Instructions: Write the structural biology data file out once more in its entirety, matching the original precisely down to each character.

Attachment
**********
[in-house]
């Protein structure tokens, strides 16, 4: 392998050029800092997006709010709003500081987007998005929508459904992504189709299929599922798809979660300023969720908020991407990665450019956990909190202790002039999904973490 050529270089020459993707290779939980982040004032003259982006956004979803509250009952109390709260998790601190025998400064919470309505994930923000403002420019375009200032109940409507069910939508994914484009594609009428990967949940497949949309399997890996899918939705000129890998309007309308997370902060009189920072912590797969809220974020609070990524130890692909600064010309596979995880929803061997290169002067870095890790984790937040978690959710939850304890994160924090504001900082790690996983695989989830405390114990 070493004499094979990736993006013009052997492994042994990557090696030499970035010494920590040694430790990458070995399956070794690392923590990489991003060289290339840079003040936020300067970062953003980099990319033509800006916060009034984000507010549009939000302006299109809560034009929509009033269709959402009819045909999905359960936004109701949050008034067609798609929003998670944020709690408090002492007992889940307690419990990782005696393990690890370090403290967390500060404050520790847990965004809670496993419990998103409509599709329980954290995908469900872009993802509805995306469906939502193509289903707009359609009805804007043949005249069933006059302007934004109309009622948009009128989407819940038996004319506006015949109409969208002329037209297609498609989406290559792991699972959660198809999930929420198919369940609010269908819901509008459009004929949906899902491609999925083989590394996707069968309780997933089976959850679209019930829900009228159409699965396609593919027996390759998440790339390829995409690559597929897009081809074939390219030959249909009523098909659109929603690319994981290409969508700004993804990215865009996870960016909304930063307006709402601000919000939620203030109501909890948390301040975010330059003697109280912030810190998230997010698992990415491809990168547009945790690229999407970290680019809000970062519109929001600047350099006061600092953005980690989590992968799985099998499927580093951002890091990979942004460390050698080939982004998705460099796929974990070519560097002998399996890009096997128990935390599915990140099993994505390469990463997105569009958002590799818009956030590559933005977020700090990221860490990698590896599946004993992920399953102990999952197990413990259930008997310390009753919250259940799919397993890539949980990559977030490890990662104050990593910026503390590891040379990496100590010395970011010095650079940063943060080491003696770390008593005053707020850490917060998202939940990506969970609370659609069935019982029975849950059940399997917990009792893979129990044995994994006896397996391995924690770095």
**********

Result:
[in-house]
């Protein structure tokens, strides 16, 4: 392998050029800092997006709010709003500081987007998005929508459904992504189709299929599922798809979660300023969720908020991407990665450019956990909190202790002039999904973490 050529270089020459993707290779939980982040004032003259982006956004979803509250009952109390709260998790601190025998400064919470309505994930923000403002420019375009200032109940409507069910939508994914484009594609009428990967949940497949949309399997890996899918939705000129890998309007309308997370902060009189920072912590797969809220974020609070990524130890692909600064010309596979995880929803061997290169002067870095890790984790937040978690959710939850304890994160924090504001900082790690996983695989989830405390114990 070493004499094979990736993006013009052997492994042994990557090696030499970035010494920590040694430790990458070995399956070794690392923590990489991003060289290339840079003040936020300067970062953003980099990319033509800006916060009034984000507010549009939000302006299109809560034009929509009033269709959402009819045909999905359960936004109701949050008034067609798609929003998670944020709690408090002492007992889940307690419990990782005696393990690890370090403290967390500060404050520790847990965004809670496993419990998103409509599709329980954290995908469900872009993802509805995306469906939502193509289903707009359609009805804007043949005249069933006059302007934004109309009622948009009128989407819940038996004319506006015949109409969208002329037209297609498609989406290559792991699972959660198809999930929420198919369940609010269908819901509008459009004929949906899902491609999925083989590394996707069968309780997933089976959850679209019930829900009228159409699965396609593919027996390759998440790339390829995409690559597929897009081809074939390219030959249909009523098909659109929603690319994981290409969508700004993804990215865009996870960016909304930063307006709402601000919000939620203030109501909890948390301040975010330059003697109280912030810190998230997010698992990415491809990168547009945790690229999407970290680019809000970062519109929001600047350099006061600092953005980690989590992968799985099998499927580093951002890091990979942004460390050698080939982004998705460099796929974990070519560097002998399996890009096997128990935390599915990140099993994505390469990463997105569009958002590799818009956030590559933005977020700090990221860490990698590896599946004993992920399953102990999952197990413990259930008997310390009753919250259940799919397993890539949980990559977030490890990662104050990593910026503390590891040379990496100590010395970011010095650079940063943060080491003696770390008593005053707020850490917060998202939940990506969970609370659609069935019982029975849950059940399997917990009792893979129990044995994994006896397996391995924690770095």